Through Tuesday’s games, fouls against Los Angeles Clippers center DeAndre Jordan, Detroit Pistons center Andre Drummond and Houston Rockets Dwight Howard have accounted for 69% of Hack-A-Player fouls. Jordan accounts for 34%.

Silver knows the data. But the interaction with fans as he watches a game has made an impact, too.

“Again, as I travel around the league, there’s that one school of thought ‘Guys have got to make their free throws,’ ” Silver said. “But then at the end of the day, we are an entertainment property, and it’s clear that when you’re in the arena, that fans are looking at me, shrugging their shoulders with that look saying, ‘Aren’t you going to do something about this?’ ”

 

Spurs lose Ginobili for a month after surgery

NBA: San Antonio Spurs at Minnesota Timberwolves

The 14-year veteran will miss significant time for San Antonio.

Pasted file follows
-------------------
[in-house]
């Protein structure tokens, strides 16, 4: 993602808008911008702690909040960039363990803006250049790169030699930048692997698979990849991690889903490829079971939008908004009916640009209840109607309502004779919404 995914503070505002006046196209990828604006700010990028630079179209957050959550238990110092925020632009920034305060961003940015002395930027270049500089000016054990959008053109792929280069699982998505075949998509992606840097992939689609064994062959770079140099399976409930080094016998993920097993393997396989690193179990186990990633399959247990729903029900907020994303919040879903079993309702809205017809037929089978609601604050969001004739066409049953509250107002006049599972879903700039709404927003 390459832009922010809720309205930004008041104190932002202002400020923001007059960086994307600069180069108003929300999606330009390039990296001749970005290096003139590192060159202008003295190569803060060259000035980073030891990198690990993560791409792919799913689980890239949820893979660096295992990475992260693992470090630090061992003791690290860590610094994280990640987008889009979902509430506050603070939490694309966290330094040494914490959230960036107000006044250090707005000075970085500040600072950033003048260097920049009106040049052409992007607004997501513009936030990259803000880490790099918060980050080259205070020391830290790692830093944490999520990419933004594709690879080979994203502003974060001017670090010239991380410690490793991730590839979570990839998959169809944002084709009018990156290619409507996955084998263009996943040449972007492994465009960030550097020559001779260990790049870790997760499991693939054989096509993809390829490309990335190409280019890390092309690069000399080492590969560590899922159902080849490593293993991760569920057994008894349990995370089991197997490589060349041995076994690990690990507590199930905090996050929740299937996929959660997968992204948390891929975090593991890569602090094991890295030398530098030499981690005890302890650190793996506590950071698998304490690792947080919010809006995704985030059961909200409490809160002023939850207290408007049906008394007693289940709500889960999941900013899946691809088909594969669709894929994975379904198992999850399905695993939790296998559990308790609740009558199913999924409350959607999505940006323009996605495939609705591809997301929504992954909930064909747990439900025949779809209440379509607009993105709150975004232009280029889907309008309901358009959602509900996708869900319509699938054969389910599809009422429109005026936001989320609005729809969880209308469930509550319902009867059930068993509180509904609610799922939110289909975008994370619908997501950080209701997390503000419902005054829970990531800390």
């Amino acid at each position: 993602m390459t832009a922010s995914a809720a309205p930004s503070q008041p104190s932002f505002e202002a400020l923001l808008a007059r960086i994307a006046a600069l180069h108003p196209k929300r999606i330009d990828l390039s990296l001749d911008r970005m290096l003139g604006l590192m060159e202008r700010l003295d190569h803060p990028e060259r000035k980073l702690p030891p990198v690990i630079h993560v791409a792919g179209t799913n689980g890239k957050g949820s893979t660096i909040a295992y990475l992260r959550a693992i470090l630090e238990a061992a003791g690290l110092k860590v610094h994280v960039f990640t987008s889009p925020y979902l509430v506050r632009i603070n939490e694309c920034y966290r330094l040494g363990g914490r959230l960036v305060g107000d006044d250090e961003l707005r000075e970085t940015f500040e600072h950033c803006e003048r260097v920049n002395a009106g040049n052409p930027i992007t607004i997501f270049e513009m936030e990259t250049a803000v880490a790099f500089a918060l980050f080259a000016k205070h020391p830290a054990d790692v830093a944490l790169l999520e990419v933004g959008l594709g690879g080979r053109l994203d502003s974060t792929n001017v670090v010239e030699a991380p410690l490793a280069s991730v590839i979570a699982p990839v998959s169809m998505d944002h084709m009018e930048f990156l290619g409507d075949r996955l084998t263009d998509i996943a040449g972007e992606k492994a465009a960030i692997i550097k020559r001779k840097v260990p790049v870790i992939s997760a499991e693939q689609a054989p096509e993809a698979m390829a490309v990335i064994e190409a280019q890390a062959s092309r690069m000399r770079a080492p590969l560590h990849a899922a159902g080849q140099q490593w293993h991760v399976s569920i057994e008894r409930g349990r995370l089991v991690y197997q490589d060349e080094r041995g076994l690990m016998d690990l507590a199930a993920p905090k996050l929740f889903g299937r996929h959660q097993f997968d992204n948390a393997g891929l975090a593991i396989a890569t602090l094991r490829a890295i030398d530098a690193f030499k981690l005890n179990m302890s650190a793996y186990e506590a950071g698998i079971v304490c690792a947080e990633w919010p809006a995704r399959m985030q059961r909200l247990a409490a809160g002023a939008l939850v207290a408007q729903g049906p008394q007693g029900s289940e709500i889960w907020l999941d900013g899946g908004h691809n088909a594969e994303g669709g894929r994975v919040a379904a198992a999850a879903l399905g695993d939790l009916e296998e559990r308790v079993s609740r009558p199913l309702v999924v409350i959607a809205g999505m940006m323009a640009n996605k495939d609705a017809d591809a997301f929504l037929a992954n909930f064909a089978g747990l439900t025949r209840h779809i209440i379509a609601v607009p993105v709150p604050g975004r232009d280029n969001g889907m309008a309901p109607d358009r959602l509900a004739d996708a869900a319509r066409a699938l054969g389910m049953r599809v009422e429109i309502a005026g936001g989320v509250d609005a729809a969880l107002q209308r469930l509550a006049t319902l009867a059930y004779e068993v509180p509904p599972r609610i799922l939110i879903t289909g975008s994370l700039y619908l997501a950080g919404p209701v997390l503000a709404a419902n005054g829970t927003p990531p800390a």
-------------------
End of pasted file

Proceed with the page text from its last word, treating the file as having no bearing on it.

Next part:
HANG TIME HEADQUARTERS — The San Antonio Spurs will spend the next month without the services of veteran guard Manu Ginobili, who underwent surgery earlier today, according to a statement released by the team.

Ginobili suffered a testicular injury in Wednesday night’s win over the New Orleans Pelicans. He is out indefinitely and is expected to be sidelined for “at least one month.”


VIDEO: Manu Ginobili suffered a testicular injury in a win over the Pelicans

Ginobili is the Spurs’ fourth-leading scorer this season, averaging 10.0 points per game to go along with 3.3 assists, 3.0 rebounds and 1.0 steals in 43 games.

Data curated by PointAfter

Hang Time Podcast (Episode 226) Back Together Again

HANG TIME HEADQUARTERS — It took a while, nearly two months, but the crew is back together again. And just in time for the latest “Game of the Century” on Super Bowl eve (Thunder visiting the Warriors), a vintage effort from Kobe Bean Bryant and next week’s All-Star extravaganza in Toronto.

That’s right,  The Hang Time Podcast crew is reunited this week to discuss, debate and drill down on the hottest topics around the league — and yes, that means the elusive Rick Fox has finally been located.